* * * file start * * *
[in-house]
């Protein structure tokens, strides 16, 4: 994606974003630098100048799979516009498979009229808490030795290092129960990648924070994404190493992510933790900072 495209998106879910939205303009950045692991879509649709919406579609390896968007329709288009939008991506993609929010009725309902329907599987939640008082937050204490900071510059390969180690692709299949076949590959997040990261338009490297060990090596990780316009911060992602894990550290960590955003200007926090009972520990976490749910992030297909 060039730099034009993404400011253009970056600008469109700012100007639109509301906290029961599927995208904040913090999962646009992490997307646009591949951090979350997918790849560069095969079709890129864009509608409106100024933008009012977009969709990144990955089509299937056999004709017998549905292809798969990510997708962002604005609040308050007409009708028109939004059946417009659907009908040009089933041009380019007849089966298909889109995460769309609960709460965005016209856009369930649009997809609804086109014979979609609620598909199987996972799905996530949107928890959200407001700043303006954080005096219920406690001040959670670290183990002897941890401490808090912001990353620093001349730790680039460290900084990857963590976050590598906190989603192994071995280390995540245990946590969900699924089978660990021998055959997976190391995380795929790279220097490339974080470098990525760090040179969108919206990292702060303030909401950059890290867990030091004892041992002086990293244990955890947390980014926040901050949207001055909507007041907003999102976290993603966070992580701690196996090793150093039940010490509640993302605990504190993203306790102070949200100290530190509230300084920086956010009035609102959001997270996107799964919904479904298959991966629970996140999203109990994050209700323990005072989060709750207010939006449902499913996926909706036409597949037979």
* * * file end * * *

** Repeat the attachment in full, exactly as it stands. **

[in-house]
């Protein structure tokens, strides 16, 4: 994606974003630098100048799979516009498979009229808490030795290092129960990648924070994404190493992510933790900072 495209998106879910939205303009950045692991879509649709919406579609390896968007329709288009939008991506993609929010009725309902329907599987939640008082937050204490900071510059390969180690692709299949076949590959997040990261338009490297060990090596990780316009911060992602894990550290960590955003200007926090009972520990976490749910992030297909 060039730099034009993404400011253009970056600008469109700012100007639109509301906290029961599927995208904040913090999962646009992490997307646009591949951090979350997918790849560069095969079709890129864009509608409106100024933008009012977009969709990144990955089509299937056999004709017998549905292809798969990510997708962002604005609040308050007409009708028109939004059946417009659907009908040009089933041009380019007849089966298909889109995460769309609960709460965005016209856009369930649009997809609804086109014979979609609620598909199987996972799905996530949107928890959200407001700043303006954080005096219920406690001040959670670290183990002897941890401490808090912001990353620093001349730790680039460290900084990857963590976050590598906190989603192994071995280390995540245990946590969900699924089978660990021998055959997976190391995380795929790279220097490339974080470098990525760090040179969108919206990292702060303030909401950059890290867990030091004892041992002086990293244990955890947390980014926040901050949207001055909507007041907003999102976290993603966070992580701690196996090793150093039940010490509640993302605990504190993203306790102070949200100290530190509230300084920086956010009035609102959001997270996107799964919904479904298959991966629970996140999203109990994050209700323990005072989060709750207010939006449902499913996926909706036409597949037979």